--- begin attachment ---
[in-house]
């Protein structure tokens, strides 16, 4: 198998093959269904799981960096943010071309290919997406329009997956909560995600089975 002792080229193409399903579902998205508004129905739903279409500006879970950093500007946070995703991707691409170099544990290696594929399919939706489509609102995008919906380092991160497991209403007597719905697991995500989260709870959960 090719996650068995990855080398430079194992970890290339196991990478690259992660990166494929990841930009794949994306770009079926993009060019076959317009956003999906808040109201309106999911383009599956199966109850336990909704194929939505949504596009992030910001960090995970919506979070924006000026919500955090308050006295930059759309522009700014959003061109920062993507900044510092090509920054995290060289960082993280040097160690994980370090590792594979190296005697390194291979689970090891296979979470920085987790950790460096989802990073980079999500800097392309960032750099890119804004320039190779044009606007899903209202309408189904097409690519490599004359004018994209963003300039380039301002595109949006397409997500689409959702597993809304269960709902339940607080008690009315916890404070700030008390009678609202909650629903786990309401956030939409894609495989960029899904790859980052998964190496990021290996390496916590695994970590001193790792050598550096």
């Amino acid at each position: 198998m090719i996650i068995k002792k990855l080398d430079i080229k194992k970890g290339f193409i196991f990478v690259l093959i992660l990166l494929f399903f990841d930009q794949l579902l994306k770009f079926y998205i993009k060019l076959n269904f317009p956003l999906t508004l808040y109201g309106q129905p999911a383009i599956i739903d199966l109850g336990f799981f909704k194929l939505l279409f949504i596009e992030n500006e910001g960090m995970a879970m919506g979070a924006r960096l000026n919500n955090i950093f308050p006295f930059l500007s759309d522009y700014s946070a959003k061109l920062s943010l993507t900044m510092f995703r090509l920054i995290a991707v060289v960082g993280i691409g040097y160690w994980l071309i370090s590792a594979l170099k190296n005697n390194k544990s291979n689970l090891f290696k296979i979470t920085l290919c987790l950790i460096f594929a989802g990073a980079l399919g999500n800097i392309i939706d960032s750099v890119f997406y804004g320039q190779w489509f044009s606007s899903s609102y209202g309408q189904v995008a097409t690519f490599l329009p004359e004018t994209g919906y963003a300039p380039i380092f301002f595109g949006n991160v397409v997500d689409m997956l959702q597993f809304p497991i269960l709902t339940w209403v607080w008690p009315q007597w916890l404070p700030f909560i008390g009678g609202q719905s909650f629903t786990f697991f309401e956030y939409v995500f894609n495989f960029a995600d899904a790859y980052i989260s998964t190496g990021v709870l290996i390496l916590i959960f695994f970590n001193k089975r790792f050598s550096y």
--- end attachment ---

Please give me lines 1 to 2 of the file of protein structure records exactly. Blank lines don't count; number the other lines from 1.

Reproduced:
[in-house]
């Protein structure tokens, strides 16, 4: 198998093959269904799981960096943010071309290919997406329009997956909560995600089975 002792080229193409399903579902998205508004129905739903279409500006879970950093500007946070995703991707691409170099544990290696594929399919939706489509609102995008919906380092991160497991209403007597719905697991995500989260709870959960 090719996650068995990855080398430079194992970890290339196991990478690259992660990166494929990841930009794949994306770009079926993009060019076959317009956003999906808040109201309106999911383009599956199966109850336990909704194929939505949504596009992030910001960090995970919506979070924006000026919500955090308050006295930059759309522009700014959003061109920062993507900044510092090509920054995290060289960082993280040097160690994980370090590792594979190296005697390194291979689970090891296979979470920085987790950790460096989802990073980079999500800097392309960032750099890119804004320039190779044009606007899903209202309408189904097409690519490599004359004018994209963003300039380039301002595109949006397409997500689409959702597993809304269960709902339940607080008690009315916890404070700030008390009678609202909650629903786990309401956030939409894609495989960029899904790859980052998964190496990021290996390496916590695994970590001193790792050598550096």